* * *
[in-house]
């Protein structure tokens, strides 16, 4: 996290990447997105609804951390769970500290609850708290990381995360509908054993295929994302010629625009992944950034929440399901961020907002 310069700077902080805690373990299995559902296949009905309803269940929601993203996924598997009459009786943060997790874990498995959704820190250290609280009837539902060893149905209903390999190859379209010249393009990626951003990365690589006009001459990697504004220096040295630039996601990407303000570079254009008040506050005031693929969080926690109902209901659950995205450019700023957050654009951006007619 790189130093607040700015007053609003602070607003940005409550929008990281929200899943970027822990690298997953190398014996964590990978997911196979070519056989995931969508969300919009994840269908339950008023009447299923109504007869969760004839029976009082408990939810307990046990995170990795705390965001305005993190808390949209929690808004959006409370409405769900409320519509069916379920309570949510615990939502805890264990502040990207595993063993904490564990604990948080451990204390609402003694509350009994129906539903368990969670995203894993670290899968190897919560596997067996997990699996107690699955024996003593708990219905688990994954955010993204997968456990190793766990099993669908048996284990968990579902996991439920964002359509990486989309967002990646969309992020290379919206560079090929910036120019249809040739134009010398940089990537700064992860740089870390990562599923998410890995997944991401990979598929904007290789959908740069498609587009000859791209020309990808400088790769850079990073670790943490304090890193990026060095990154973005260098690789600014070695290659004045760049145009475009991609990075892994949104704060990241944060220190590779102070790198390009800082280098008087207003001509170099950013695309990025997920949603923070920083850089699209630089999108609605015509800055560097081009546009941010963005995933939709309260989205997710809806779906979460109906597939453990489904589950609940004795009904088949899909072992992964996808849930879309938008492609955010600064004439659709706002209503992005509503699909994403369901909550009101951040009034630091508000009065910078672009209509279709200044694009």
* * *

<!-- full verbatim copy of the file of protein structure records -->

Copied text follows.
[in-house]
């Protein structure tokens, strides 16, 4: 996290990447997105609804951390769970500290609850708290990381995360509908054993295929994302010629625009992944950034929440399901961020907002 310069700077902080805690373990299995559902296949009905309803269940929601993203996924598997009459009786943060997790874990498995959704820190250290609280009837539902060893149905209903390999190859379209010249393009990626951003990365690589006009001459990697504004220096040295630039996601990407303000570079254009008040506050005031693929969080926690109902209901659950995205450019700023957050654009951006007619 790189130093607040700015007053609003602070607003940005409550929008990281929200899943970027822990690298997953190398014996964590990978997911196979070519056989995931969508969300919009994840269908339950008023009447299923109504007869969760004839029976009082408990939810307990046990995170990795705390965001305005993190808390949209929690808004959006409370409405769900409320519509069916379920309570949510615990939502805890264990502040990207595993063993904490564990604990948080451990204390609402003694509350009994129906539903368990969670995203894993670290899968190897919560596997067996997990699996107690699955024996003593708990219905688990994954955010993204997968456990190793766990099993669908048996284990968990579902996991439920964002359509990486989309967002990646969309992020290379919206560079090929910036120019249809040739134009010398940089990537700064992860740089870390990562599923998410890995997944991401990979598929904007290789959908740069498609587009000859791209020309990808400088790769850079990073670790943490304090890193990026060095990154973005260098690789600014070695290659004045760049145009475009991609990075892994949104704060990241944060220190590779102070790198390009800082280098008087207003001509170099950013695309990025997920949603923070920083850089699209630089999108609605015509800055560097081009546009941010963005995933939709309260989205997710809806779906979460109906597939453990489904589950609940004795009904088949899909072992992964996808849930879309938008492609955010600064004439659709706002209503992005509503699909994403369901909550009101951040009034630091508000009065910078672009209509279709200044694009």